God chose the weak things of the world to shame the strong.

1 Corinthians 1: 27

In Bernadette, God chose an insignificant girl, on the lowest rung of society, to bring hope and healing to many.

If Bernadette had lived today and attended school, how would she have been seen? She’d certainly have been classed as a vulnerable child with a string of acronyms – perhaps *ACE, PP, FSM etc. Illiterate, speaking only the local dialect, with serious ill-health, and a father who had spent some time in prison, it was easy to see how she was overlooked. Perhaps we can have some sympathy for the priest who initially did not believe her fanciful story of meeting a beautiful lady – who no one else could see – in a rubbish dump!

How can St Bernadette’s relics tour inspire teachers?

Consider some of the students you know who, like Bernadette, face significant challenges. Those with a bad reputation, poor attendance and a difficult home life. What work may God be calling them to do? And how can we encourage them in their vocation?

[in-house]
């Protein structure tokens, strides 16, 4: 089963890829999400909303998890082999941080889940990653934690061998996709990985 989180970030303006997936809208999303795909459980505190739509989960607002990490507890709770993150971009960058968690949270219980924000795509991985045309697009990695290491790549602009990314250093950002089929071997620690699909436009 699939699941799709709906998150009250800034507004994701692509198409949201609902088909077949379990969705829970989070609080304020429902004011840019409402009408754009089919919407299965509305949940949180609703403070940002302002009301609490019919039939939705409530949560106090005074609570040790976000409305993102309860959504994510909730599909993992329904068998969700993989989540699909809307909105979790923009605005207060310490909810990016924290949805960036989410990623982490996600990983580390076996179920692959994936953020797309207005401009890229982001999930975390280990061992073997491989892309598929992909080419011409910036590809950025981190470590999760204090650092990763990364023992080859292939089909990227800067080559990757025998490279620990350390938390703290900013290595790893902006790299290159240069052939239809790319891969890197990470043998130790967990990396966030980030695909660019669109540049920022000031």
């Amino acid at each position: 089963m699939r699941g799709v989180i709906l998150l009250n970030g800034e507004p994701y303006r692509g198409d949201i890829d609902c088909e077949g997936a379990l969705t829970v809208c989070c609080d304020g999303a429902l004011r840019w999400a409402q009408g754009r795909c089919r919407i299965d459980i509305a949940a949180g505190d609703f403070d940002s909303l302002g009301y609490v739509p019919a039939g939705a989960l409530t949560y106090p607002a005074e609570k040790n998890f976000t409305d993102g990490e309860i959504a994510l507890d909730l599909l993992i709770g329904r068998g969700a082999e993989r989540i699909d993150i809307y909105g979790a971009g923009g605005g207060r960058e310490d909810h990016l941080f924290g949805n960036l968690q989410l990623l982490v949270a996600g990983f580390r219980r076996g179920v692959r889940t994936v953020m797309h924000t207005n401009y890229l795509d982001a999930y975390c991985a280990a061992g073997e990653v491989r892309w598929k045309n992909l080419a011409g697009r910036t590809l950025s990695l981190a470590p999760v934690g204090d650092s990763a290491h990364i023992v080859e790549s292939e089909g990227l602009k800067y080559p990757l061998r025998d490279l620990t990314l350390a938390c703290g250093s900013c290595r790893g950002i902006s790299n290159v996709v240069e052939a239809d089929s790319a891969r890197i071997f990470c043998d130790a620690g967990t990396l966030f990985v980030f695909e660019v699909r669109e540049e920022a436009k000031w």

Through the intercession of Our Lady of Lourdes and St Bernadette, may God grant us the eyes to see the dignity, value and unique vocation of every student we teach.


Sharing St Bernadette with your pupils

Here at Ten Ten, we have created an assembly resource, ‘Our Pilgrimage with St Bernadette’ which shares the story of St Bernadette, and how her faithfulness to Jesus changed her life: nothing is impossible to God who works through those who are open to Him!

  • For schools who do not have a Ten Ten Resources Collective Worship subscription, a version of the assembly is available here.

A rubbish dump, a beautiful lady and some old bones…

What do these three things have in common?

Go to Assembly
  • For schools who have Ten Ten Resources Collective Worship subscription, an extended version of the assembly will be available to you on Wednesday 28th September with the intention of it being used as your normal Ten Ten Year of Pilgrimage assembly during the week commencing 2nd October.

A rubbish dump, a beautiful lady and some old bones…

What do these three things have in common?

Go to Assembly

*ACE – Adverse Childhood Experiences
PP – Pupil Premium
FSM – Free School Meals